Performance Short Turns

Activity Descriptions:

These turns are dynamic short radius turn that maximizes ski performance. The skier maintains control through turn shape. Turns are as carved as possible given ski design and terrain. The Center of Mass travels approximately one meter across the hill from turn to turn.

Why This Activity Will Be Useful:

Practicing and learning this activity will help the expert zone skier master skill blends for the purpose of maximizing ski performance in shorter radius turns on groomed terrain.

What the skis do: (Effect)

• Ski performance is as carved as possible in shaping phase given terrain, conditions, and ski design. Edge angle is highest in shaping phase.
• Skis send center of mass across the hill at least one meter
• Skis are most engaged and bent in the shaping phase
• Skis bend from center in majority of turns
• Skis have similar edge angles
• Edges are progressively untipped and reengaged through transition
• Skis are rotated as little as needed to achieve the desired level of performance.
• Turn shape and line controls speed. Tempo is consistent and promotes dynamic turns.

How the body moves: (Cause)

• Fore/aft movements move CoM towards the forebody of the ski through first half of turn
• Fore/aft movements move CoM towards center of the ski through second half of the turn
• Tipping movements originate in the feet and legs
• A blend of inclination and angulation are used to control edge angle and lateral balance
• Legs rotate under stable pelvis and upper body
• Active flexion/extension movements absorb/manage pressure

Green, blue or black groomed terrain.
Choose a safe low traffic area for this activity.

Learning/Teaching Cues:

Previous practice and proficiency with all short turn tasks and railroad track based tasks at more fundamental skill development levels will build the skills needed for these turns.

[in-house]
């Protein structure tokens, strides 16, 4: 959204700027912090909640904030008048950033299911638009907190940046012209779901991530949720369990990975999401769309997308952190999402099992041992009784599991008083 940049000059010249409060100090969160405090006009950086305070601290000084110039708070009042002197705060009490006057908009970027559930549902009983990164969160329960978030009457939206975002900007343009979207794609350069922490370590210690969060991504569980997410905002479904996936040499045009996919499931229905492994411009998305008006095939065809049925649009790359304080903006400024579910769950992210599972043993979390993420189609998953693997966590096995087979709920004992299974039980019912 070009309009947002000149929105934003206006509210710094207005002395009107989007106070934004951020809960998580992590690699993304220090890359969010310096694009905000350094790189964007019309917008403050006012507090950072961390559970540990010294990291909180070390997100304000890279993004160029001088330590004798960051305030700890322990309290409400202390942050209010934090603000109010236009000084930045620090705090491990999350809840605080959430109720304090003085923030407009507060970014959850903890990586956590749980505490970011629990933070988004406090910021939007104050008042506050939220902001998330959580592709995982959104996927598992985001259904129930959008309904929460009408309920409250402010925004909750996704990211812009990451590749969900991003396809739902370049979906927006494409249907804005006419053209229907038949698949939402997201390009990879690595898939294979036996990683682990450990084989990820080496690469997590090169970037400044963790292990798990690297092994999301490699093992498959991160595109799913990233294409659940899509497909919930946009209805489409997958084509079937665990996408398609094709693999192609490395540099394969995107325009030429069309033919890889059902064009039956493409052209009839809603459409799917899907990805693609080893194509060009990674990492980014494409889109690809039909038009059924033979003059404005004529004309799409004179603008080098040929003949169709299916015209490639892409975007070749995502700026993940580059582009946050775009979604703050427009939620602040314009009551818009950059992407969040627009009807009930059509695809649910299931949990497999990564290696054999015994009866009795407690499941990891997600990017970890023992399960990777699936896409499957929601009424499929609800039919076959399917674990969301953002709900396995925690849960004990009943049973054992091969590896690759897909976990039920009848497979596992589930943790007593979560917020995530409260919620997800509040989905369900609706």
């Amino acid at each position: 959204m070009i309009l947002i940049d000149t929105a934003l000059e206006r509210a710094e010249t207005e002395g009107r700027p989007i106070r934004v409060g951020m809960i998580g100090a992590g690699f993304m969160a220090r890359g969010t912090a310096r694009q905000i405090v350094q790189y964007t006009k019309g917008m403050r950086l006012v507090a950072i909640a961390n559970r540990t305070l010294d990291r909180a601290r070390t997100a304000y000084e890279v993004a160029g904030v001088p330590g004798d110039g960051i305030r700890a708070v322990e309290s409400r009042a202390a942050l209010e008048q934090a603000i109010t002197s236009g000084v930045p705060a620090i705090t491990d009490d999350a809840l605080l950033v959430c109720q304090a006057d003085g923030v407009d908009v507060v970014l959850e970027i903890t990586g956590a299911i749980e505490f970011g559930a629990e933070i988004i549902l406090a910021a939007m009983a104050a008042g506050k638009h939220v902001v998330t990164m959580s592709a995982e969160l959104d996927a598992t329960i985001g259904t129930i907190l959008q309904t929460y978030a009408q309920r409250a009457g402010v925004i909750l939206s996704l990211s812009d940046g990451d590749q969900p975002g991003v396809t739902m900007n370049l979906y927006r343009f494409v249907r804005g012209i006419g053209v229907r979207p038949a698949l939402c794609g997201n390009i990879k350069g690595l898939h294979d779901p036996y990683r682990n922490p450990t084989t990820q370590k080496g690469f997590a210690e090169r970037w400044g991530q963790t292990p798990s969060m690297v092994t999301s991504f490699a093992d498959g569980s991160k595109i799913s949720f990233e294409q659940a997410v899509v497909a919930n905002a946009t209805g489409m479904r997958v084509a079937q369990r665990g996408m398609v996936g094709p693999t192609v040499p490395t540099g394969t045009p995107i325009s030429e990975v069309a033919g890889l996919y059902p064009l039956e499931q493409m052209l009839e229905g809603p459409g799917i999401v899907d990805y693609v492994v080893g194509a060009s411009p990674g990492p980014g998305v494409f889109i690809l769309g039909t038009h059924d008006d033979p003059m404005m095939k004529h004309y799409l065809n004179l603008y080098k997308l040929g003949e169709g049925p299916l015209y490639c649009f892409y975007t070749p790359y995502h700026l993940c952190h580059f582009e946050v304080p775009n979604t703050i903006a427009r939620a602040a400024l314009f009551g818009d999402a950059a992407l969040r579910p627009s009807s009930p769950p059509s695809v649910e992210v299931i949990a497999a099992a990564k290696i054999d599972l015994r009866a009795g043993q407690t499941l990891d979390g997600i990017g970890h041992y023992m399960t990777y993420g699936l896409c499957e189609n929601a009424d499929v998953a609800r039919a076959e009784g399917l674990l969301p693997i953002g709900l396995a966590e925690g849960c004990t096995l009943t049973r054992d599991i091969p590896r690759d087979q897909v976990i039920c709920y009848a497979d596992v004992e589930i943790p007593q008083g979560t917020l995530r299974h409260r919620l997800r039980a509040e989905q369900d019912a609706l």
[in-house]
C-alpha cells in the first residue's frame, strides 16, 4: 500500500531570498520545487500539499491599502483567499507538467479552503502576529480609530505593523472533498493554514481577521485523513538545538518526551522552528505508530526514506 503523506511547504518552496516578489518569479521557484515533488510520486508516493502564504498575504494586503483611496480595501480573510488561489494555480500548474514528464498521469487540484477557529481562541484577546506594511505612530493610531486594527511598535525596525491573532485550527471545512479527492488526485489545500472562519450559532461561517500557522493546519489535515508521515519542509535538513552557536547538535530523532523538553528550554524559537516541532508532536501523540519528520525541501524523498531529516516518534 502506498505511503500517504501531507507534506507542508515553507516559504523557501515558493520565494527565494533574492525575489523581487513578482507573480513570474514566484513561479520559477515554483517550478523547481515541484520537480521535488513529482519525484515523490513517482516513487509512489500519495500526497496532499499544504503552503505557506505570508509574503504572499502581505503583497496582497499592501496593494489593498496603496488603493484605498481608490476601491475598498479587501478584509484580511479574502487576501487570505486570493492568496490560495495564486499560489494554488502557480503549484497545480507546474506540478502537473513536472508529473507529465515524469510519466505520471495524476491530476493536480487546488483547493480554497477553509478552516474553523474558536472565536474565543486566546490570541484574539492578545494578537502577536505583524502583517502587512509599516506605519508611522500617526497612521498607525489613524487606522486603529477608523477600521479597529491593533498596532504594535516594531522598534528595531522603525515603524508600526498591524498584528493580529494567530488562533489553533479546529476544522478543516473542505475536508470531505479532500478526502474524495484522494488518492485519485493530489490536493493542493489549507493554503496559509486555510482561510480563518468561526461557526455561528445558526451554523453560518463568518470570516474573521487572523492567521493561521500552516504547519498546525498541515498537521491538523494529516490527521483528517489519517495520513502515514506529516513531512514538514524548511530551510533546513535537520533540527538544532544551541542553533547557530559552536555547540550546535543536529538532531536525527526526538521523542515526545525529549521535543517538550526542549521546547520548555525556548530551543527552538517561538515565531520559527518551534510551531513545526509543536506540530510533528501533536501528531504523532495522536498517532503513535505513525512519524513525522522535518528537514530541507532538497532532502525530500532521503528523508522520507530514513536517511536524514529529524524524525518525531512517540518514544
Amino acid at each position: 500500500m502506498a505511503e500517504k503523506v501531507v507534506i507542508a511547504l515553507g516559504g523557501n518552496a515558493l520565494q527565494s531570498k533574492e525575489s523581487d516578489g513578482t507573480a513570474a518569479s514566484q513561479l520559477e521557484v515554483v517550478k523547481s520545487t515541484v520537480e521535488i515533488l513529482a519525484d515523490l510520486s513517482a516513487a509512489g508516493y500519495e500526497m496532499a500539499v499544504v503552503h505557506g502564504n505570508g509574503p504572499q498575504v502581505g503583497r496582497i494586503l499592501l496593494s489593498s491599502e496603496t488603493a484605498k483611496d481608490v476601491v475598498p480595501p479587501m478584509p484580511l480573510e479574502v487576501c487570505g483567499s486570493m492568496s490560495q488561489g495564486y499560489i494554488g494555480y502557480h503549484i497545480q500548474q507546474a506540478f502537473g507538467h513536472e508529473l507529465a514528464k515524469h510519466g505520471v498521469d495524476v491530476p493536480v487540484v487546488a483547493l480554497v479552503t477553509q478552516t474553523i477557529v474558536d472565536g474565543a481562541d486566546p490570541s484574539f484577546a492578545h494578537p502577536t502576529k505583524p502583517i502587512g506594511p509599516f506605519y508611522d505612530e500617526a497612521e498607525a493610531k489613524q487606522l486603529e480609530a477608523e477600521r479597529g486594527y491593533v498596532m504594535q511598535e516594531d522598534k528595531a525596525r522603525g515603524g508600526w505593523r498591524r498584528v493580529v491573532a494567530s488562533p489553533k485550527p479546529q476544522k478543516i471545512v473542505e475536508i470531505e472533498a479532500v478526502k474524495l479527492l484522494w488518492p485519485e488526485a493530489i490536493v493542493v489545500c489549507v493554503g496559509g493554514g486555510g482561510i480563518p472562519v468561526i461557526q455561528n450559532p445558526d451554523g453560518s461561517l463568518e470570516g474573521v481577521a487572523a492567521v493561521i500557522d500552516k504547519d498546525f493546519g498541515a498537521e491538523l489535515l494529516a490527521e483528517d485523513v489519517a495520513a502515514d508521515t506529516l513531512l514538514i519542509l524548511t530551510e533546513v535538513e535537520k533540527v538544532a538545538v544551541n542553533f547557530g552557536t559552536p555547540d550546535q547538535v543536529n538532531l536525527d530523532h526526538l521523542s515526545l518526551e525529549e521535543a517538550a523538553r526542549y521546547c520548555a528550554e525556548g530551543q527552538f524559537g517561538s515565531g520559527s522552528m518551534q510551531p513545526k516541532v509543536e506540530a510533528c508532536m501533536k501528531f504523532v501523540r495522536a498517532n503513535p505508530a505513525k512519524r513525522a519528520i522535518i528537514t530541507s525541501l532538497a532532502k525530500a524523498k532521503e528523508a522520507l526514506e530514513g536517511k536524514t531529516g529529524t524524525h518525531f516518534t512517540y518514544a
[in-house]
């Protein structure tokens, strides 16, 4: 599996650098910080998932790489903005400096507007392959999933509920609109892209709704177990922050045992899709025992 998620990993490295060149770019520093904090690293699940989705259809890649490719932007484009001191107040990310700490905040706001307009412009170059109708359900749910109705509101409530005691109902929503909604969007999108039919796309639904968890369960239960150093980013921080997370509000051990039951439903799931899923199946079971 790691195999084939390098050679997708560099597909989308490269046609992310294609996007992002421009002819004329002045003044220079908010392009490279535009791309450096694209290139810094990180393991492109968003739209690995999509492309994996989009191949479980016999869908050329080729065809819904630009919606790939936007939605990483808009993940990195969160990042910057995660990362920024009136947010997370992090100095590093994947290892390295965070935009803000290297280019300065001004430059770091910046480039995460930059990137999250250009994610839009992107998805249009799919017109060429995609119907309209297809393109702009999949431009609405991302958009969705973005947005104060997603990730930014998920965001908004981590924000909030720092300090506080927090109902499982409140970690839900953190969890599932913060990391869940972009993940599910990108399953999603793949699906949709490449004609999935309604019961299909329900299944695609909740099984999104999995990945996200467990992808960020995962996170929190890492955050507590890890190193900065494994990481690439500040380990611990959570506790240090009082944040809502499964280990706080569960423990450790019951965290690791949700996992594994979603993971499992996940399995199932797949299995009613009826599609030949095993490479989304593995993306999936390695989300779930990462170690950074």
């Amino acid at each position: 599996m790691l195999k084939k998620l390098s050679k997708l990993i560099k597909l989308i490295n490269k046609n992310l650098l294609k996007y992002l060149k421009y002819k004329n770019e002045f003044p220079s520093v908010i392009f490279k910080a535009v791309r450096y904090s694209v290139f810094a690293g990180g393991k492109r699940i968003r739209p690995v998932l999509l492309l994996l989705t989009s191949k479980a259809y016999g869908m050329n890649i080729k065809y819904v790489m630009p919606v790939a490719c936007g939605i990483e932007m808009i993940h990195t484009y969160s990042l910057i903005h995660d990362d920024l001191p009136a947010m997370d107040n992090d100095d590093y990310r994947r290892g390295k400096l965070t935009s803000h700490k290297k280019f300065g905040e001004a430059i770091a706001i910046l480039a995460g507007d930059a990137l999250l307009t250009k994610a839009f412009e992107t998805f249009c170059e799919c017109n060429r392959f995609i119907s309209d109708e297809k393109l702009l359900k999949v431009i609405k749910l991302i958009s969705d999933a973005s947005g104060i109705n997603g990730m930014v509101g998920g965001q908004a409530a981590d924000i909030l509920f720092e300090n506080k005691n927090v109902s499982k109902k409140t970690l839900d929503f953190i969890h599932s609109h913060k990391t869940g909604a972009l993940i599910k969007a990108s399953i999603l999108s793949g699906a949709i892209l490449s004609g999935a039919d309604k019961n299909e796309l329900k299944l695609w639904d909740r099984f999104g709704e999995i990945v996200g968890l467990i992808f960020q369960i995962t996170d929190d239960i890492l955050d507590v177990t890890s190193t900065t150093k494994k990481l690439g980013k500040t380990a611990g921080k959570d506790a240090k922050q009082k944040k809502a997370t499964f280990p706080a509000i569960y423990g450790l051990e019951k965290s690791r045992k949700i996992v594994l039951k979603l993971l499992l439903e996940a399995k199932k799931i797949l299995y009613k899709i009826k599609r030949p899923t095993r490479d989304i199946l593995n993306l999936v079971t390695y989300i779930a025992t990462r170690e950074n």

Pressure control teaching cues:

• As speed and forces build, it can be tempting to resist the forces of the turn and control speed in the late shaping phase and finish of the turn, resulting in snow spraying down the hill, or at the finish of the turn. Instead, consider trying to have the snow spray (if any) and pressure/forces be greatest in the shaping phase of the turn. A cue: ski from shaping phase of one turn to shaping phase of the next. Use the finish/initiation phases to redirect the center of mass and skis from one turn into the next.
• Foot to foot pressure — flows from outside ski of one turn to outside ski of the other turn and is constantly, progressively adjusted. See previous cue. Use progressive angulation of the pelvis and upper body to direct pressure to the outside ski.
Edge Control Cues:
• Utilize lower body tipping movements to initiate edge change and edge engagement and start inclination of COM into turn. Edge angle builds and diminishes quickly in these turns.
• Flexion of the inside leg paired with extension of the outside leg during initiation and shaping phase aid tipping movements that originate in feet and ankles.
• Edge angles are adjusted progressively through the turns.
• Leg rotation affects edge control as well as rotational control of the skis.

Rotational control:

• In short turns such as these, the legs are constantly turning underneath a stable pelvis and upper body, whether to turn in the direction of the current turn, or to begin to prepare and redirect the skis into the next turn.
• Depending on pitch and ski design, more or less “guiding” of the skis and more or less “carving” of the skis will be used in performance short turns. The goal in these turns is to maximize the amount of carving possible given the variables.
• Rotation of the legs should supplement edging movements to promote as carved ski performance as possible.